"Skip to main content"

High stocks weaken prices

November 24, 1998, 08:00 CET

Possible production cuts which can reduce crude oil stocks is the key issue ahead of Wednesday's Opec meeting in Vienna.

Stock reports inspire the biggest market reactions, say analysts in Oil Trading & Supply. High world oil stocks are a major reason why crude prices remain low.

The USA reports stocks weekly, and Europe on a monthly basis. But only part of the world - largely the OECD countries - issue such figures.
So far this year, reported stocks account for only half the calculated increase in oil holdings. So large unreported reserves are being held.
The amount of crude stockpiled during 1998 is put at about 180 million barrels, corresponding roughly to the annual output of Statoil's Gullfaks field in the North Sea.
These holdings will be consumed sooner or later, much of them in Europe and the USA. They first appear in the regular statistics when imported.
Such imports overshadow the calculated draw-down of stocks for the fourth quarter, so reported stocks are most likely to increase and exert continued pressure on prices.
The Organisation of Petroleum Exporting Countries raised its self-imposed production ceiling in the autumn of 1997, more or less at the same time as the Asian economic crisis was escalating.
Combined with a mild winter, this prompted a substantial build-up in stocks for the first half of 1998 and a consequent sharp fall in crude prices.
As a result, Opec made substantial production cuts during the summer to create a virtual balance between supply and demand in the third quarter.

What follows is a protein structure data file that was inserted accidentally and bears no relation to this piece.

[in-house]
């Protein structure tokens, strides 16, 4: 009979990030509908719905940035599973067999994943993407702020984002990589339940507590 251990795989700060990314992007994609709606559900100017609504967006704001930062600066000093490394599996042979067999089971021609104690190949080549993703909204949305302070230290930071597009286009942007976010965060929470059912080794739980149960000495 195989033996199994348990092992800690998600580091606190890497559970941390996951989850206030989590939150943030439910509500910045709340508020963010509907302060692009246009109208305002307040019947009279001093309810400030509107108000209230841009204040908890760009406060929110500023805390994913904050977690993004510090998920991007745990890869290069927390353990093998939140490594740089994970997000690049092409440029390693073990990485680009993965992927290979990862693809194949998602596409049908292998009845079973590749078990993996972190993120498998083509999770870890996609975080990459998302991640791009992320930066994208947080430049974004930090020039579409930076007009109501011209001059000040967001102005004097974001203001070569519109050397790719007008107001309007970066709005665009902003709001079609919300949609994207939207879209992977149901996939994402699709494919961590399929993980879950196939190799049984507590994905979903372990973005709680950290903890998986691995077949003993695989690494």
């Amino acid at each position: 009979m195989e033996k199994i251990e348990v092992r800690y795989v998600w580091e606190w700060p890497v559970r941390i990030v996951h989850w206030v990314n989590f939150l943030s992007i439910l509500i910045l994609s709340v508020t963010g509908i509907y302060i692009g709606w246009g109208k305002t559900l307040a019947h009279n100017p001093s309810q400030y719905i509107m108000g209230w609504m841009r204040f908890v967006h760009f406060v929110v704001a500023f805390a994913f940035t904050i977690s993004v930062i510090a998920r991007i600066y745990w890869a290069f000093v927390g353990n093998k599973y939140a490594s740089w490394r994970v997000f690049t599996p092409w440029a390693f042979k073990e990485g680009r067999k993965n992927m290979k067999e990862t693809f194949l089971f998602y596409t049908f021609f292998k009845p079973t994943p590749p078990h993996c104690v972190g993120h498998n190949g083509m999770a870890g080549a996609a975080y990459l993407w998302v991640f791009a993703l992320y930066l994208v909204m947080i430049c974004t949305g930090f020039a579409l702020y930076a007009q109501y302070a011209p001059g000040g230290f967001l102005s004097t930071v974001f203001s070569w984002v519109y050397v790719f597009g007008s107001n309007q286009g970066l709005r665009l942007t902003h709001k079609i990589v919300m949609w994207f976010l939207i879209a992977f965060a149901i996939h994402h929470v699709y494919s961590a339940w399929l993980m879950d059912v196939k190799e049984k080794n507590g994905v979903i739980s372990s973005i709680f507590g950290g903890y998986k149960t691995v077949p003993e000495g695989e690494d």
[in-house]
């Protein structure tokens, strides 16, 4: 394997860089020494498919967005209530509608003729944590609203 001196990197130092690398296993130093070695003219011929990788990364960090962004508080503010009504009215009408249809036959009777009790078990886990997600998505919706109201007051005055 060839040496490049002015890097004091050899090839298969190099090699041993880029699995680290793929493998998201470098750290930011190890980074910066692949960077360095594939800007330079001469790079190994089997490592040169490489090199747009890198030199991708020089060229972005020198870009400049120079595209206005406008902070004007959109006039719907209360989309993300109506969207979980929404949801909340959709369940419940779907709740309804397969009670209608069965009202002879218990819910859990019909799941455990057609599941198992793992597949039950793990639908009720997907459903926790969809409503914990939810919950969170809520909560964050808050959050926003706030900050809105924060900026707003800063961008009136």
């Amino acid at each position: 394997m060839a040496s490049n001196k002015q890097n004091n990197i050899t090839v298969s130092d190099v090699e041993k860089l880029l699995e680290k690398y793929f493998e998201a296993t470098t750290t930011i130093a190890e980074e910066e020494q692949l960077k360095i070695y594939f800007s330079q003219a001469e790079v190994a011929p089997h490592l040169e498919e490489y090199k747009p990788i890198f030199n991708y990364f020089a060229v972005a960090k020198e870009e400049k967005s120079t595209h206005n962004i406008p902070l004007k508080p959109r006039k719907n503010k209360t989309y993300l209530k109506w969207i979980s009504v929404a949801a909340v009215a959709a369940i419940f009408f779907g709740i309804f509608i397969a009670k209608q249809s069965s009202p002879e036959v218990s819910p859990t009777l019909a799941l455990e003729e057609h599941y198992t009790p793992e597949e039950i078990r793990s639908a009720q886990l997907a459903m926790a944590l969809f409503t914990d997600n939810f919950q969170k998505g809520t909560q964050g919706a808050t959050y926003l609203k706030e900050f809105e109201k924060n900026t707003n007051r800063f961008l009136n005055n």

Increased winter demand usually causes reserves to decline substantially. But a normally cold winter this year and persistently low Asian demand mean that stocks will continue to grow in 1999, according to Statoil's analysts.
However, this increase is likely to be much smaller than in the present year because of Opec's production cuts. With existing stocks already high, prices will probably remain low through 1999.
Any price rise depends on changes to the balance between supply and demand. A very cold winter in the USA and Europe could have a positive effect, for instance, or a possible rapid recovery in Asian economies.
Opec's regular meeting this week provides a formal opportunity to announce reductions. The market is waiting to see whether the organisation simply urges its members to tighten discipline and sticks to the existing output ceiling, or whether it lowers the latter even further.
A possible additional reduction in Opec production must total about one million barrels per day to prompt any draw-down in stocks during 1999.